Editors note: On Wednesday, January 9, 2019, DNA testing confirmed that the partial human remains found on a Mendocino County beach in May, 2018, belong to 16-year-old Hannah Hart, who was killed nine months ago when a van driven by one of her adoptive mothers and carrying her family of eight plunged off a seaside cliff.
The girl who shook Dana DeKalb from her deep sleep came from the blue house next door, but Dana had never laid eyes on her. It was 1:30 a.m. in late August 2017. The girl was small, black, and wrapped in a bramble-covered blanket. Her two front teeth were missing. Her name was Hannah, and she begged Dana to hide and protect her.
Dana’s husband, Bruce, had answered the door and listened in astonishment as the girl wailed about her “racist” and “abusive” mothers. She had then dashed up the stairs to the bedroom, leaving him speechless in the doorway. As Dana rose from her bed and lowered her feet to the floor, she processed the little she knew about Hannah and her family.
Three months earlier, a realtor named Joe Carbajal had introduced himself to Dana in the sloping gravel driveway that cuts through the DeKalbs’ 2.5-acre property in Woodland, Washington, a forested town 30 miles north of Portland. He said new neighbors were moving in next door, a family with “lots of kids” and animals. Dana, 58 and retired, found this news heartening. She and Bruce hoped the family, owners instead of renters for once, would buck the trend of unpleasant neighbors they’d dealt with over their 21 years in Woodland. But after the move-in date, weeks passed without so much as a yell from next door. Eventually Bruce saw two boys — two black boys — taking out the garbage, but no others, and no animals. The DeKalbs questioned whether the rest of the family really existed.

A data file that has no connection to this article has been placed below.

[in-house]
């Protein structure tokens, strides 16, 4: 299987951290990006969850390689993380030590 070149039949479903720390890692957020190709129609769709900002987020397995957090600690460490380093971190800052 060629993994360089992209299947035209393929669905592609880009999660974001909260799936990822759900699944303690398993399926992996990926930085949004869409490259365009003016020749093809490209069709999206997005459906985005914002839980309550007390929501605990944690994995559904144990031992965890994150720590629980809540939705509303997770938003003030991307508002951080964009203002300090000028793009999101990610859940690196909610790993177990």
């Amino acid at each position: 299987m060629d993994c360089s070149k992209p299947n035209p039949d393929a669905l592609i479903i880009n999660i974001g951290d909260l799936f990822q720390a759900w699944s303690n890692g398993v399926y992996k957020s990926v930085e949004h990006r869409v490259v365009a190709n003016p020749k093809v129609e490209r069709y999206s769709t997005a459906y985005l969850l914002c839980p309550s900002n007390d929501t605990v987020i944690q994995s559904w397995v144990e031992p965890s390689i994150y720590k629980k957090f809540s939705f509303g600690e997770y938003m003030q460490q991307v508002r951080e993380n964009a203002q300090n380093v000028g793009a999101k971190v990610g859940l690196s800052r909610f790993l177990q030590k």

Dana finally met the parents in July, as she was raking gravel at the fork in the properties’ shared driveway. A GMC Yukon rolled down from the house, and a woman, “super bubbly and friendly,” recalls Dana, jumped from the passenger side and introduced herself as Sarah. The woman in the driver’s seat, Sarah said, was Jen, her wife. The car was deep and its windows tinted, so Dana couldn’t see into the back, and for another month, she and Bruce maintained their impression: Two white women. Two black children. Friendly, but reserved.
Hannah’s early morning visit in August quickly distorted that image. Now, over a year later, Dana is haunted by her failure to call the police or child welfare authorities immediately following the incident.
When she finally did call Child Protective Services seven months later, the family reacted swiftly. On March 23, 2018, after a series of imploring visits from one of the boys, 15-year-old Devonte, Dana alerted authorities. The next day, the Yukon tore out of the driveway. Two days later it was found flattened below the sheer drop of a 100-foot cliff off Highway 1 in Mendocino County, a journey of over 500 miles from the family’s Washington home.